The yield on the benchmark 10-year Treasury note hit the key psychological level of 3 percent Tuesday for the first time since January 2014.
Thomas Franck of CNBC.com had the story:
“It’s certainly a psychological level for people,” said Gary Pollack, head of fixed-income trading at Deutsche Bank Private Wealth Management. “We have a lot of supply this week, and that’s certainly putting pressure on the market … the quarterly refundings have been settings records.”
Pollack added that this week’s Treasury auctions of two-year, five-year and seven-year notes are likely to set a record in terms of size. Increased supply weighs on bond prices and yields move inversely to those prices.
Global investors have been fixated on the 10-year note yield in recent days as it climbed upward, concerned that the 3 percent level could trigger a reaction from financial markets around the world.
The yield, a barometer for mortgage rates and other financial instruments, has jumped in April on signs of nascent inflation and as the Federal Reserve stood by its plan to gradually tighten monetary policy. A move in the yield above 2.9 percent in February triggered a correction for U.S. stocks.
Liz McCormick and Brian Chappatta of Bloomberg News reported that the mark will spur calls for higher interest rates:
The yield, the benchmark for everything from U.S. mortgages to dollar bonds in developing nations, climbed as high as 3.0014 percent on Tuesday, before retreating to 2.99 percent as of 11:36 a.m. in New York. Traders have been focused on the next round number on the horizon for days, even though no clear catalyst emerged as the main culprit for the longest selloff in a year.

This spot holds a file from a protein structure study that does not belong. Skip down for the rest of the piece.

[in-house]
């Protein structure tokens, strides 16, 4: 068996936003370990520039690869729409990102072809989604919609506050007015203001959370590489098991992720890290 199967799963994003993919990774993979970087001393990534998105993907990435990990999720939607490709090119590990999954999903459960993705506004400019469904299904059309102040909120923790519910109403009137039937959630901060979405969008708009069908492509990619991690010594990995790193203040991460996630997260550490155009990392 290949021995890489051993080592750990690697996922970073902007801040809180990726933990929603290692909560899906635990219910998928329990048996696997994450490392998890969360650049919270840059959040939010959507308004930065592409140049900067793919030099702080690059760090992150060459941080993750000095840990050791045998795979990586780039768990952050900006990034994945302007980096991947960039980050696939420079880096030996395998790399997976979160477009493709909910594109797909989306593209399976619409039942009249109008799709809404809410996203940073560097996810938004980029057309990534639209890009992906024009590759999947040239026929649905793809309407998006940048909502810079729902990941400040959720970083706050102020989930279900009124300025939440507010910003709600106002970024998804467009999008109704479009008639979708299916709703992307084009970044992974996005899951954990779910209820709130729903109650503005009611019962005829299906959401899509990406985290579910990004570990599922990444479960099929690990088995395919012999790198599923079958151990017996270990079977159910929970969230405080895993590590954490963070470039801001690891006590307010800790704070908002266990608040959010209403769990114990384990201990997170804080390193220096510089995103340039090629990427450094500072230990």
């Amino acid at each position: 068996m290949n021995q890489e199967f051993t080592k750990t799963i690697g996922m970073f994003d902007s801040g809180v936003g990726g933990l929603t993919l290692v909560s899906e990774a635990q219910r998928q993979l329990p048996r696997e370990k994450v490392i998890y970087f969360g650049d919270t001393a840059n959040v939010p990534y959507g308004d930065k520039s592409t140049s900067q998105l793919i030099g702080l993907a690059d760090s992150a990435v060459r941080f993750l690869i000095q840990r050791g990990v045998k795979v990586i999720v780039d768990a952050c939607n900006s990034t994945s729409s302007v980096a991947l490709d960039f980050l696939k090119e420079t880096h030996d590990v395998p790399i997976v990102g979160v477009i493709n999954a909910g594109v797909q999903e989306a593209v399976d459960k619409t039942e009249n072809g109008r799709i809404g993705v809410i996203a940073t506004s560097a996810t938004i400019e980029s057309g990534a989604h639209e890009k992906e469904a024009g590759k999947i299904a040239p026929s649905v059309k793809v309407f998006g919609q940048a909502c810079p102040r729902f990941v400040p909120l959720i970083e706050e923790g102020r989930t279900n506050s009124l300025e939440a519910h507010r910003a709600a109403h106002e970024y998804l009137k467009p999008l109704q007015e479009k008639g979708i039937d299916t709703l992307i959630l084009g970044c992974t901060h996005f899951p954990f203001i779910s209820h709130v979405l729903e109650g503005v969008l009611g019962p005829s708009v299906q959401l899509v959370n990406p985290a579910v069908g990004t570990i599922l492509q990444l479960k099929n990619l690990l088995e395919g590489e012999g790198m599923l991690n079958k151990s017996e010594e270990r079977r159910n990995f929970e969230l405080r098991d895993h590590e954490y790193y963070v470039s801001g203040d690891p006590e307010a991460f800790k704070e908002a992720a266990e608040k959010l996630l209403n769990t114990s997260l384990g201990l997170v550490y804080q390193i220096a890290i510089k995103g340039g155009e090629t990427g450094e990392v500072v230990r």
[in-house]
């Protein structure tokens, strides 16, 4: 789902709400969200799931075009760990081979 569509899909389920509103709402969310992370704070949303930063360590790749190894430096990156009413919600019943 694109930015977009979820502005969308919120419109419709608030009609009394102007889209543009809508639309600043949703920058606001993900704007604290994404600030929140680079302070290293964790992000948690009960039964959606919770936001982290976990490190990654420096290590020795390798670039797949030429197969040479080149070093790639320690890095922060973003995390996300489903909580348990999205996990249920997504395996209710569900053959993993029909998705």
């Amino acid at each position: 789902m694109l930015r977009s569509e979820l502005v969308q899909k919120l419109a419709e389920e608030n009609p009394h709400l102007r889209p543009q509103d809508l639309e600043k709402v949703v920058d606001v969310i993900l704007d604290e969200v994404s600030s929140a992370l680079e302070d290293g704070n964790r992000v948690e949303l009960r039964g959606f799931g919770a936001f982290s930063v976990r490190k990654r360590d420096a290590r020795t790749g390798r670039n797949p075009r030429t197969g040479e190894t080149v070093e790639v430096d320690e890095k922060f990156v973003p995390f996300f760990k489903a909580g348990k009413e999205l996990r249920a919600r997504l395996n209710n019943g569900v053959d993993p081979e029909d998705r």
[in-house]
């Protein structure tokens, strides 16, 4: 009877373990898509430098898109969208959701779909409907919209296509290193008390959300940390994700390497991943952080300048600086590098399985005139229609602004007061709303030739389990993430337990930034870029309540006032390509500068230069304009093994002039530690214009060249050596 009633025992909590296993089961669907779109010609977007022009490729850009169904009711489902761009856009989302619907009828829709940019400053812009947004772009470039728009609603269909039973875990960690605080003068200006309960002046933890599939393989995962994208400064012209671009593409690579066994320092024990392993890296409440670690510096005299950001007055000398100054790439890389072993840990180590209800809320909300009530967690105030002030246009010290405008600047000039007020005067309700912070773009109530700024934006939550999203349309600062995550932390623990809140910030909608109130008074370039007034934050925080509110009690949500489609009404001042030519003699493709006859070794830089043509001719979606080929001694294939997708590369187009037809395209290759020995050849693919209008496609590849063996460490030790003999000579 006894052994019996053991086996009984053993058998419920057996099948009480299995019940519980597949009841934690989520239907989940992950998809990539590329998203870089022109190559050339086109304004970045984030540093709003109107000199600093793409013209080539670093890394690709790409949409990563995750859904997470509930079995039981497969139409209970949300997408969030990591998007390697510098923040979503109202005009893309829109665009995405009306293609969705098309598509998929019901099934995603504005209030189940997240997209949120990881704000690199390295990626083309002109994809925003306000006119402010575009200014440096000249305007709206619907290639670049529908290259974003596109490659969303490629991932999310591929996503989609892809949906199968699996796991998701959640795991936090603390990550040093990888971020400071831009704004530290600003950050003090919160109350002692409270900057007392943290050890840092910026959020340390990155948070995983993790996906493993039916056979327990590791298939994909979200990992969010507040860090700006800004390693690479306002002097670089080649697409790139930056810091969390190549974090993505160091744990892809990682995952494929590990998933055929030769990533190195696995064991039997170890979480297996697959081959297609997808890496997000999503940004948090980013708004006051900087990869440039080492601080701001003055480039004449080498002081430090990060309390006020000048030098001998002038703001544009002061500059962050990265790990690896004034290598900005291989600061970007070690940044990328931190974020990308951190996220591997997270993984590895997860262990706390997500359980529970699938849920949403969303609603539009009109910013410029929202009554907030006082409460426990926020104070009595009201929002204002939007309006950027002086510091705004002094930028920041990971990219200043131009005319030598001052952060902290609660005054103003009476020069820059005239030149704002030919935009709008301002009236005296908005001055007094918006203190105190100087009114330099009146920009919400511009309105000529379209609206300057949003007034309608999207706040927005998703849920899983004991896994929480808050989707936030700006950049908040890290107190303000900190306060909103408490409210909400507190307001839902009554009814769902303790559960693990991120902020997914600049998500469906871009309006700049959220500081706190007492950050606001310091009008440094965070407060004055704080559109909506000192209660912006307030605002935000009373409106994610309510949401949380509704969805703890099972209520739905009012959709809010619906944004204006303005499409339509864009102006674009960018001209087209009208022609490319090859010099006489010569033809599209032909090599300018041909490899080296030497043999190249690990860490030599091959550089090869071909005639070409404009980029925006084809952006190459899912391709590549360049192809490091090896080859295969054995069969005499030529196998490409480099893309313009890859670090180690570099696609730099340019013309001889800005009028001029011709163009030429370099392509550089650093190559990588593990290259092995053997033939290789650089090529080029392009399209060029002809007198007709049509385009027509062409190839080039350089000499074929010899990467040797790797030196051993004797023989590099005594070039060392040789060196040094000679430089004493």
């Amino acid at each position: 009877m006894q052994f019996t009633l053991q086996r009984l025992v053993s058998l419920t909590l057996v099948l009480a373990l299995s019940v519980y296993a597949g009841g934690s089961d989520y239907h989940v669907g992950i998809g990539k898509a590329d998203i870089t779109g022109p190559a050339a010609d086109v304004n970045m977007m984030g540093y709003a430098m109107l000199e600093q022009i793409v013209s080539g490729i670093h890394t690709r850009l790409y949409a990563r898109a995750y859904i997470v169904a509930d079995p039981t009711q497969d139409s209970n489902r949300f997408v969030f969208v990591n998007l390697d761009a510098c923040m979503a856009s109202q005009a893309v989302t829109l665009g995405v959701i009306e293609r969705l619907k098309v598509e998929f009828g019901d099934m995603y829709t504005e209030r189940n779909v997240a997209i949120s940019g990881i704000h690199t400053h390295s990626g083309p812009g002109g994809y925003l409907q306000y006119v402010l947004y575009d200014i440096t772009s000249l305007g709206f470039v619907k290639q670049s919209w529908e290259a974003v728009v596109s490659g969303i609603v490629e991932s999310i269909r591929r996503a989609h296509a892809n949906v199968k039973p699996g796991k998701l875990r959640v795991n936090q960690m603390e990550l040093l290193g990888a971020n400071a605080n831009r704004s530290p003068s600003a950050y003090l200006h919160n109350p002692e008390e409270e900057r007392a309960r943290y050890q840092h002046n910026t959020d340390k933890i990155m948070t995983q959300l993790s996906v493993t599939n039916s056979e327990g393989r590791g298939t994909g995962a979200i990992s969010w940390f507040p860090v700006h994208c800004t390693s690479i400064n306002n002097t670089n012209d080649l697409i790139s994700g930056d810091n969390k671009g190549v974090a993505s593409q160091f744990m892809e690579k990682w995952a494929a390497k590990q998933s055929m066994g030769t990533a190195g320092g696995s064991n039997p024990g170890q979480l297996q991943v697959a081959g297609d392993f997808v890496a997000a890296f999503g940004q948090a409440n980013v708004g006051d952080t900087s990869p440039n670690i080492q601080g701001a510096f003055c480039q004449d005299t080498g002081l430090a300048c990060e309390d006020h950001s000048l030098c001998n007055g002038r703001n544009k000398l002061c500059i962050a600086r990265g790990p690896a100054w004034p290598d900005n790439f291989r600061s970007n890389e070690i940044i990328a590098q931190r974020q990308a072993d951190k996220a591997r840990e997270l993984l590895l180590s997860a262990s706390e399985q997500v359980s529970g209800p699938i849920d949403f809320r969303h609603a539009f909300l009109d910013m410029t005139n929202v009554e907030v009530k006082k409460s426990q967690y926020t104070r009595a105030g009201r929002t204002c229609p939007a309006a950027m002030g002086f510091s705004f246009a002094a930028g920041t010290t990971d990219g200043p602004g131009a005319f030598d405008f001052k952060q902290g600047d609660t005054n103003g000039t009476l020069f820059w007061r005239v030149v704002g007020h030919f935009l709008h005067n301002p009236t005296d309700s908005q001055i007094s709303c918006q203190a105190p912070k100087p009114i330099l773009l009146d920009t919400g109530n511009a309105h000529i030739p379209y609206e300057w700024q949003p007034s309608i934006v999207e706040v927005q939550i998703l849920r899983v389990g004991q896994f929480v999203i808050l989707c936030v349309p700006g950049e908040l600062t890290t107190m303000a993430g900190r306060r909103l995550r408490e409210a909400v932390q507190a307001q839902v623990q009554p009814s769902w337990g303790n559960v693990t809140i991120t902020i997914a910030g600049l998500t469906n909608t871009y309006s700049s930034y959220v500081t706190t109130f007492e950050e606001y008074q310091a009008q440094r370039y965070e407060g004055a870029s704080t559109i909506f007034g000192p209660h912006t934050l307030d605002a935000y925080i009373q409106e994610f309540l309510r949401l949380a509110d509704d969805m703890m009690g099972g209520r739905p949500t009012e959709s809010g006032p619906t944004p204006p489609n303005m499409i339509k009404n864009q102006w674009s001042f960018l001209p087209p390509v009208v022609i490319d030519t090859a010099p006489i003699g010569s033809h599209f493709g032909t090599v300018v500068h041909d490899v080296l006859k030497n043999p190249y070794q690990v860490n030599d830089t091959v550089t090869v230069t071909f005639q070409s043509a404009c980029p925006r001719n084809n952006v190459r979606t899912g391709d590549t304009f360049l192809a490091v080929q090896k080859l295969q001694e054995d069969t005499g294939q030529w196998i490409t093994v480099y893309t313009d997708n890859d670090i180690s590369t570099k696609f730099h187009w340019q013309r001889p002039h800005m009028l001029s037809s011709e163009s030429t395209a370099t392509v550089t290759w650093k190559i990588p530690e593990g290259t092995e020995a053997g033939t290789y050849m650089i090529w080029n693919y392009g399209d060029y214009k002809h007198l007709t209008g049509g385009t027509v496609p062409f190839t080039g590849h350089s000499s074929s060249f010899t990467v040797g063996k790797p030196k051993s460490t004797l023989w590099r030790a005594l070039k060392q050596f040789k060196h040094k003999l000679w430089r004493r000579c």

The move reinforces that yields are on the rise in the $14.9 trillion Treasuries market. They surged in the first two months of the year, but pared that advance last month, leading some strategists to ponder whether 2018 might echo 2017, when optimism on the economy led yields to peak early in the year. Fed officials’ most recent forecasts are for two additional rate increases in 2018. Traders are pricing in more than that.
“We are basically at our mid-year target right now,” said Jay Barry, a JPMorgan Chase & Co. fixed-income strategist. “This yield move is to be expected now given we are at a mature point in the cycle.”
Of course, just because the market hit a milestone doesn’t mean investors need to fret about runaway interest rates just yet. JPMorgan estimates the 10-year yield will end 2018 at 3.15 percent, the same as the median forecast of 56 analysts surveyed by Bloomberg. Indeed, the last time the 10-year yield topped 3 percent, toward the end of the bond-market wipeout known as the “taper tantrum,” Treasuries went on to rally anew.
Paul R. La Monica of CNNMoney.com reported that the rise means higher borrowing costs for consumers:
For Americans, that means borrowing costs are on the way up. For Wall Street, it’s a warning that higher interest rates may eat into corporate profits and that faster inflation is coming — both of which could eventually hurt the economy.
Investors also worry that the Republican tax cuts for businesses and individuals will cause the economy to grow too quickly.
The Federal Reserve is expected to raise short-term interest rates at least twice more this year and three times in 2019, in an effort to tap the economy’s brakes. That will probably lead to even higher rates on longer-term Treasuries.
In another potential warning sign in the bond market, short-term rates have also been rising. The difference in yields between short-term bonds and the 10-year note is narrowing, a phenomenon known as a flattening yield curve.
Why is this a problem? If short-term rates move higher than long-term rates, that creates something known as an inverted yield curve — and that has often happened just ahead of recessions.